By Binsal Abdul Kader
More than 28,000 falcons have been issued with passports since 2002, a senior official said on Monday.
The Ministry of Environment and Water’s Falcon Passport Programme was launched to combat the illegal trade in falcons in the region, Mohammad Al Bowardi, managing director of the Environment Agency-Abu Dhabi (EAD), said.
He was delivering the opening speech at a three-day international meeting in Abu Dhabi on the conservation of Saker falcons.
Al Bowardi said the passport scheme helps maintain sustainable falconry practices. It documents the bird’s country of origin, permit number and the date of its last export or import. It lets falcons travel abroad without the need for a permit from Cites (the Convention on International Trade in Endangered Species of Wild Fauna and Flora). Cites is an international agreement between governments, which aims to ensure that international trade in specimens of wild animals and plants does not threaten their survival.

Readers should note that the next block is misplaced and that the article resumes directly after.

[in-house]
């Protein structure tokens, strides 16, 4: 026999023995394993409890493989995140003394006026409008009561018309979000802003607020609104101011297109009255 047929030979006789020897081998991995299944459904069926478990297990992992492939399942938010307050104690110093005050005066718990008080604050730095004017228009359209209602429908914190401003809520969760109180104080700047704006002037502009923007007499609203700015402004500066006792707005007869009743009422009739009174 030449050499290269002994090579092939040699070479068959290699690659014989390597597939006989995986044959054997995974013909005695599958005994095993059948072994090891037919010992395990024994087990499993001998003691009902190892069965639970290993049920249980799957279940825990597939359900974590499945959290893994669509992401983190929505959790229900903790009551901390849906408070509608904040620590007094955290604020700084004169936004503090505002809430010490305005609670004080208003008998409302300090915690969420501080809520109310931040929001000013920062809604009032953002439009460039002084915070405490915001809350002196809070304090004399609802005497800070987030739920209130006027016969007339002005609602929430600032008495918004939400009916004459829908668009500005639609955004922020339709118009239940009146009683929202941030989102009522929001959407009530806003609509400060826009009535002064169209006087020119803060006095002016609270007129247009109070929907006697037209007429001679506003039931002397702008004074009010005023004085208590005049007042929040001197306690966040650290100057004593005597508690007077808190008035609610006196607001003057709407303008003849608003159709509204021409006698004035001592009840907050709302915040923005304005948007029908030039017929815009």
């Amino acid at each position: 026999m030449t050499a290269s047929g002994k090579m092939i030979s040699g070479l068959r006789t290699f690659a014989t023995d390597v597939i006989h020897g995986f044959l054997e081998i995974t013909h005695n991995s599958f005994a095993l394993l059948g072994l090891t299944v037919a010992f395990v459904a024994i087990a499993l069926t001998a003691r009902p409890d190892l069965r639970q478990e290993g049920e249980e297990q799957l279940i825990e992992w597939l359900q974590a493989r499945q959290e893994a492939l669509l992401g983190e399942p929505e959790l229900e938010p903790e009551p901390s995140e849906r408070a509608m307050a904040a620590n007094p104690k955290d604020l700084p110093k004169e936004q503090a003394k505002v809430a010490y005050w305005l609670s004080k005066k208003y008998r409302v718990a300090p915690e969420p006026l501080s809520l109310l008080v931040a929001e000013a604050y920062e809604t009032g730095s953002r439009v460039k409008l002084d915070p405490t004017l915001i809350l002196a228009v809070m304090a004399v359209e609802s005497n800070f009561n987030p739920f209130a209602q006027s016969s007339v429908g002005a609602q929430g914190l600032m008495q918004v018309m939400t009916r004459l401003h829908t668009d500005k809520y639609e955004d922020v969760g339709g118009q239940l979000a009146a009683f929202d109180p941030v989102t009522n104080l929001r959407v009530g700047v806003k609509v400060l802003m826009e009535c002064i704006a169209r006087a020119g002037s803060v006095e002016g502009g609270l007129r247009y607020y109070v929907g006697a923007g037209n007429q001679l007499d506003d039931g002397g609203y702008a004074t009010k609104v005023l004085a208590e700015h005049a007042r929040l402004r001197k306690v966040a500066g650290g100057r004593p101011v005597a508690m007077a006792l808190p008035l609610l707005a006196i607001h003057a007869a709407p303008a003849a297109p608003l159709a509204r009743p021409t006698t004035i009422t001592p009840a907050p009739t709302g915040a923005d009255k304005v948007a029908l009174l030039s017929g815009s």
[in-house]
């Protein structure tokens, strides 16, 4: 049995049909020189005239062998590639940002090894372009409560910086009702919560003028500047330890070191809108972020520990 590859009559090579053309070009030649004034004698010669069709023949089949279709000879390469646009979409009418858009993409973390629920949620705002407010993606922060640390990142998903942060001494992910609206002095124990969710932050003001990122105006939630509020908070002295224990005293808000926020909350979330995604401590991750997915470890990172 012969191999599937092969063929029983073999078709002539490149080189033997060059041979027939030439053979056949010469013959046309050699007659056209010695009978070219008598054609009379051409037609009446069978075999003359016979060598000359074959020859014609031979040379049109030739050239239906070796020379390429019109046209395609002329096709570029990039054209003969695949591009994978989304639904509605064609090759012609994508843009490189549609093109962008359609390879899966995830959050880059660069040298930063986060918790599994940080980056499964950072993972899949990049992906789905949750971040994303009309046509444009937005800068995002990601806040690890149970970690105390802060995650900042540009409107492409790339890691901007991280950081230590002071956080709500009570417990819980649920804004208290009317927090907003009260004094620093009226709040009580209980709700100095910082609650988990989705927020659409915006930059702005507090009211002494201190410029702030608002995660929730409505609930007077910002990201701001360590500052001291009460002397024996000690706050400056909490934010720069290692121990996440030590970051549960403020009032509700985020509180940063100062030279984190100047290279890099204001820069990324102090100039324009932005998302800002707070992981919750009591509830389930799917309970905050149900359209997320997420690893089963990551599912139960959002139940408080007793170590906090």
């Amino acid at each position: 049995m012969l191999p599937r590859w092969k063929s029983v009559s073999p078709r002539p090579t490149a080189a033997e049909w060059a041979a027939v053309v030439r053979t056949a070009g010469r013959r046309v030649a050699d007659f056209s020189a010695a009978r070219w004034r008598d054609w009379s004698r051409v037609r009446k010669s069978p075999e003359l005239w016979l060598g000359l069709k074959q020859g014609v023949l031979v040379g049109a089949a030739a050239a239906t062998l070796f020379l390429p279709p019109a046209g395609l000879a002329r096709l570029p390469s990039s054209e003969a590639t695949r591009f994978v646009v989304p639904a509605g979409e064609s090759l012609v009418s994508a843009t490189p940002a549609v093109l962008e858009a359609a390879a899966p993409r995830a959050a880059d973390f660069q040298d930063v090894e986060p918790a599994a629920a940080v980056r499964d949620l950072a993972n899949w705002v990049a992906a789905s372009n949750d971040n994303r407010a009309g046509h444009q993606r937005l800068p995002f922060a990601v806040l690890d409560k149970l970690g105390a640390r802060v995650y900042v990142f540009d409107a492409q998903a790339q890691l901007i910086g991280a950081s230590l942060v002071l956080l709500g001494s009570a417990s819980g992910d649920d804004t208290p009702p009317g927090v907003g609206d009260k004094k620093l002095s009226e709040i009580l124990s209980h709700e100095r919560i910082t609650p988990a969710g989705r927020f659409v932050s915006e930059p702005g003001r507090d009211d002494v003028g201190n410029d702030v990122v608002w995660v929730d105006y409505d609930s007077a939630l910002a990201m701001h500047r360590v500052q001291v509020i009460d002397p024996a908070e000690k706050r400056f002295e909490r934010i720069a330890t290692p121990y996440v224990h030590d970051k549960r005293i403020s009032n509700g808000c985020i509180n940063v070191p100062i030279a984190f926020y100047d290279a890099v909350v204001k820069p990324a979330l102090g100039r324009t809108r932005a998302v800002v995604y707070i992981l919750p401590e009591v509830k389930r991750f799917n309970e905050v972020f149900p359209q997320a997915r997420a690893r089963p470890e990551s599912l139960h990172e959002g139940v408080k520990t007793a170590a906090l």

Over the past 20 years the Saker falcon has sadly suffered major population declines, reducing the number of breeding pairs by almost 50 per cent due to various threats such as habitat loss and degradation, as well as other human threats, the official said.
“We are left today with the Saker falcon being classified as globally ‘endangered’ by the IUCN (the International Union for Conservation of Nature) and up-listed to Appendix I of the Convention on Migratory Species in 2011,” he said. More....